The location for the MySQL client on your computer may be different from where I have mine, so change the MYSQL constant value if need be. Also, note that I'm hard-coding the values for the database user (USERID), the password (PASSWD) and the database that is to be queried against (DBNAME). Although this may not be the best practice, I am going to explain it away by saying that this is the dirty part of my quick-and-dirty solution. With the constants defined, I indicate that I'm going to use the standard interface to Perl's CGI programming technology:

use CGI qw( :standard );

Two Perl scalars then are defined, taking their value from any parameters passed from a Web interface to the CGI script. The first parameter, called query, identifies the SQL file to use, while the second, called title, provides a report title to use when displaying results:

my $query = param( 'query' );
my $title = param( 'title' );

The script then creates the command line that runs the query through the MySQL client program. Note that Perl's dot operator is used to concatenate strings:

my $cmdline = MYSQL .
              ' -H -u ' .
              USERID .
              ' -p' .
              PASSWD .
              ' ' .
              DBNAME .
              "< $query ";

The script then starts to build an HTML page. The header function generates the correct Content-Type header, and the start_html function starts to create the HTML page using the value provided for the page's title:

print header;
print start_html( -title => $title );

The next line of code uses Perl's qx operator to execute the command line and return any resulting output from its execution to a variable, called $results:

my $results = qx/ $cmdline /;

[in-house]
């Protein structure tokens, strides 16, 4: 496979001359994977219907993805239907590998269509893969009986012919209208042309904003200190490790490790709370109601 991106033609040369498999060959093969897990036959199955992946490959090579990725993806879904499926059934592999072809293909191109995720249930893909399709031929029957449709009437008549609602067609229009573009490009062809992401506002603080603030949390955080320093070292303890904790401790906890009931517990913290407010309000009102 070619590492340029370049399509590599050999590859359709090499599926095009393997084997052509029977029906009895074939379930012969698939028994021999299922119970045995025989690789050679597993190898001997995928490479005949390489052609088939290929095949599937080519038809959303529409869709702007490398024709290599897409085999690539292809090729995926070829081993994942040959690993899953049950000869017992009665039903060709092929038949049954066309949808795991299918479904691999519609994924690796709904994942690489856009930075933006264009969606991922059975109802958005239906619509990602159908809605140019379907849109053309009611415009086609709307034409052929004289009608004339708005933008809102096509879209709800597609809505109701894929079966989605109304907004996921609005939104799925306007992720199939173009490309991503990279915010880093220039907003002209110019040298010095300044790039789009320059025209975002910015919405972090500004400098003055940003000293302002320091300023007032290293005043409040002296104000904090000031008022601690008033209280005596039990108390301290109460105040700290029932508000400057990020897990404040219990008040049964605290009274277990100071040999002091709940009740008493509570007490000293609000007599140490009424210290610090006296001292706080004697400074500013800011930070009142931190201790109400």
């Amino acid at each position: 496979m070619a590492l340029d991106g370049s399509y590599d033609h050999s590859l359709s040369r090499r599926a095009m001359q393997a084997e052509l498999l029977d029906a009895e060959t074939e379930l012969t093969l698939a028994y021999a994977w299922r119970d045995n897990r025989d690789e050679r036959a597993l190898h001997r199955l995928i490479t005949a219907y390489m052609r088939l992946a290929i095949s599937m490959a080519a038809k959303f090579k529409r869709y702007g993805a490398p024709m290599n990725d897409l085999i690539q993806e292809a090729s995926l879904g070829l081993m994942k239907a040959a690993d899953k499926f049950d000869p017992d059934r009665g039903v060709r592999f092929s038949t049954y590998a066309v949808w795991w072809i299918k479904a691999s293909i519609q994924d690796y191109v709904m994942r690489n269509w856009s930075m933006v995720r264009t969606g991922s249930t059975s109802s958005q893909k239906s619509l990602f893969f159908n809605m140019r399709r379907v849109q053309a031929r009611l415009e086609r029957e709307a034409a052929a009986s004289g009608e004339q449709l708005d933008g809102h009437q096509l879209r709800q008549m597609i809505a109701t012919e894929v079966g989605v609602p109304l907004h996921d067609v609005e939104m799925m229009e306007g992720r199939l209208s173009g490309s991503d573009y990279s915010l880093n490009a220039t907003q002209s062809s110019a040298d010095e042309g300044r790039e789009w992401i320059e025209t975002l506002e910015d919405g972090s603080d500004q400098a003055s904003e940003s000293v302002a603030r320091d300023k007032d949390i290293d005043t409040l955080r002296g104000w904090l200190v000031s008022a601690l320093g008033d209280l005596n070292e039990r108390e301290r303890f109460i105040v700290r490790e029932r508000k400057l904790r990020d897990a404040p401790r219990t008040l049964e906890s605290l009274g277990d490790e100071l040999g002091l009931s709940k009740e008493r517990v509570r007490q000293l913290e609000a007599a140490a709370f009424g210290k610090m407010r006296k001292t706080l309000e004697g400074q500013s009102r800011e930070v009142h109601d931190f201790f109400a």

The rest of the script adds an HTML level 3 heading to the Web page, together with the query results and an HTML link to the reports page. The end_html function finishes the HTML page generation and concludes the script:

print "<h3>$title</h3>";

print $results;

print p, "Return to the ",
      a( { -href => "/Club/Reports.html" },
      "List of Reports" );

print end_html;



Comment viewing options

Select your preferred way to display the comments and click "Save settings" to activate your changes.

Re:Web Reporting with MySQL, CSS and Perl

Clement Yap's picture

Hi Paul,

I thank you for your generous tip on how we can convert the mySQl results into html in a breezy way.

However I would like to know how I can produce results in html that looks much like command line client, that is the results is bordered by plus, pipe and dash symbols.

Pls advise
Thanks in advance


ayesha's picture

hy its realy v informative..i actually have to create web interface using perl..have made a database of hospitalsin SQL and now have to create web interface using perl and html..could u plz help me in that


Tommy Burle's picture

Hi Paul

Tommy Burke from your 2004 Networking class here. Stumbled across this when re-searching a current reporting project for work. It has greatly helped me in getting a headstart on the code and the above makes it a hell of a lot easier to work with the query results rather than parsing through each rown and formatting them into a html page.. :-)

Now if i could only get these damn admins to install CGI,DBI and DBD:Mysql faster!!

Once more an excellent piece of work by you


Web Reporting with MySQL, CSS and Perl

Ashok's picture

Dear Barry,
The teaching style is simply marvelous.
You have consistently simplified a complex task by breaking it into small easy to follow steps.
Though I have no intentions of implementing such an arrangement, I read through the entire article as it easy easy to understand.


Nice comments, thanks!

barryp's picture

Shucks ... I'm blushing. Very pleased you liked it.

Paul Barry
IT Carlow, Ireland

Paul Barry

Geek Guide
The DevOps Toolbox

Tools and Technologies for Scale and Reliability
by Linux Journal Editor Bill Childers

Get your free copy today

Sponsored by IBM

Upcoming Webinar
8 Signs You're Beyond Cron

Scheduling Crontabs With an Enterprise Scheduler
11am CDT, April 29th
Moderated by Linux Journal Contributor Mike Diehl

Sign up now

Sponsored by Skybot